Parable of the Cave

(redirected from Allegory of the cave)
Also found in: Wikipedia.

Parable of the Cave

cave dwellers see only the shadows of reality. [Gk. Phil.: Republic]
Allusions—Cultural, Literary, Biblical, and Historical: A Thematic Dictionary. Copyright 2008 The Gale Group, Inc. All rights reserved.
Mentioned in ?
References in periodicals archive ?
From Plato using the 'allegory of the cave' to depict the human condition to Gollum lurking in subterranean streams, the archetype of the cave is so ingrained in our cultures that most of us can imagine what it feels to be trapped inside one.
For Plato, the great advocate for Universal Free Education based on ability not any other limit, had in the allegory of the cave mimicked society as born and imprisoned in the cave of ignorance.
Notably, both were familiar with Plato's allegory of the cave, and both tackled similar issues about the nature of created reality and the place of man within it--but came to vastly different conclusions about what that place is and about what that knowledge can do to a person.
The menhirs represent humanity's early religious aspirations, maybe also playing the role of the carvings in Plato's allegory of the cave, whose shadows are cast upon the wall.
But one class I really enjoyed was Philosophy 101, where we talked about ideas like Plato's Allegory of the Cave.
From there, Jordan led a discussion that touched on Plato's Allegory of the Cave, student debt, cultural appropriation and white privilege.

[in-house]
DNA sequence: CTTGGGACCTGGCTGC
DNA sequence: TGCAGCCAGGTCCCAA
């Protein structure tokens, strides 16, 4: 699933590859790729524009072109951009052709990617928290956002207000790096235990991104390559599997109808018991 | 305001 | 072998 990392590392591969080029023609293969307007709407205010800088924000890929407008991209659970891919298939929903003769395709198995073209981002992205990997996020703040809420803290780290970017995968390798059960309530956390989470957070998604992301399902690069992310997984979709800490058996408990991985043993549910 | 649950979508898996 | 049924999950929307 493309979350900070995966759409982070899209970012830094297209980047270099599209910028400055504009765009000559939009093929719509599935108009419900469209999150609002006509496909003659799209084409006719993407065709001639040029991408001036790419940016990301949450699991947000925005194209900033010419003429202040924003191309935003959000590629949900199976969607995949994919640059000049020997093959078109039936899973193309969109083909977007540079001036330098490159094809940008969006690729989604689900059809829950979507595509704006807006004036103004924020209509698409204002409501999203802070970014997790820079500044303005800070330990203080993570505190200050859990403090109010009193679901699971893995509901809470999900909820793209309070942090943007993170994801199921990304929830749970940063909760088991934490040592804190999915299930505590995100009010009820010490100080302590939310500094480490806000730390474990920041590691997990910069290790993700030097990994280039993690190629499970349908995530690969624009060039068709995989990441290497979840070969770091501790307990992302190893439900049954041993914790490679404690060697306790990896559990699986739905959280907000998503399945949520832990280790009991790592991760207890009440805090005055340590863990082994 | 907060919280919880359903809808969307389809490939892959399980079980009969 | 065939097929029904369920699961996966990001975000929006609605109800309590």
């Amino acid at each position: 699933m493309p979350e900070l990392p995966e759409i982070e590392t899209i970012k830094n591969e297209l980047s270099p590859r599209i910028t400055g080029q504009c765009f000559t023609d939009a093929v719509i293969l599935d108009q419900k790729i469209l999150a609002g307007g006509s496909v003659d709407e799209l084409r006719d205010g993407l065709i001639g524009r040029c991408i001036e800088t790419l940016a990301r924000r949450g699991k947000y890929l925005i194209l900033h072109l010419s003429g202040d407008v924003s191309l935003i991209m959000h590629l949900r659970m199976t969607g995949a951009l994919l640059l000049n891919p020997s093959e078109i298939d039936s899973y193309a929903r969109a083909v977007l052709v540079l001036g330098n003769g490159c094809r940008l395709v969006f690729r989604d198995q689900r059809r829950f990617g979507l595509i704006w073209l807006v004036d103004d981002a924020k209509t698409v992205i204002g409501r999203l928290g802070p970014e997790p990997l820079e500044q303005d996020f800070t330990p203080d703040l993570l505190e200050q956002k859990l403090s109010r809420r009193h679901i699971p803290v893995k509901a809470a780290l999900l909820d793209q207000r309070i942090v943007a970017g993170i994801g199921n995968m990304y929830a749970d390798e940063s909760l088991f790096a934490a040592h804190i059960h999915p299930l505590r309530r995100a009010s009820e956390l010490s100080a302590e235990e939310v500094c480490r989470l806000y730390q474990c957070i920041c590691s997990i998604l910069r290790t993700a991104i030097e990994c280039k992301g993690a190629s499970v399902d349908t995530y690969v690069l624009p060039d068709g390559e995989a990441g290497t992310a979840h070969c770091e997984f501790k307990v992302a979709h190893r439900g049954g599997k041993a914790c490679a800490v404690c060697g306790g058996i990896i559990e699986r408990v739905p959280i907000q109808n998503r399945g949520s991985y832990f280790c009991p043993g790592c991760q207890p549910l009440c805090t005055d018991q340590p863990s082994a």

The work's title presumably invokes the Allegory of the Cave from Plato's Republic, wherein the philosopher differentiates between shadow and substance.
Such use of 'allegory' to illustrate a point about objective reality, which is explicated by the narrator, is comparable to Plato's "Allegory of the cave" (Heidegger, 2002), in particular 'Part One' of that book: Plato's narrator, Socrates, explicitly compares the allegorical situation of prisoners in a cave to the philosophical notion of the conceptualisation of the truth, called the 'unhidden'.
"The Drunken Spelunker's Guide to Plato" is a novel based on Plato's 'Allegory of the Cave' from "The Republic".
In light of Plato's allegory of the cave, Merkouris considers an article of the 1969 Vienna Convention on the Law of Treaties that calls for international obligations to be interpreted by reference to their normative environment.
The most famous section is Plato's Allegory of the Cave, in which he discusses the effect of education and the role of the philosopher.
According to Plato's famous allegory of the cave, only a few human beings ever come to know themselves in such a way, for escaping from the cave is a difficult undertaking involving arduous studies.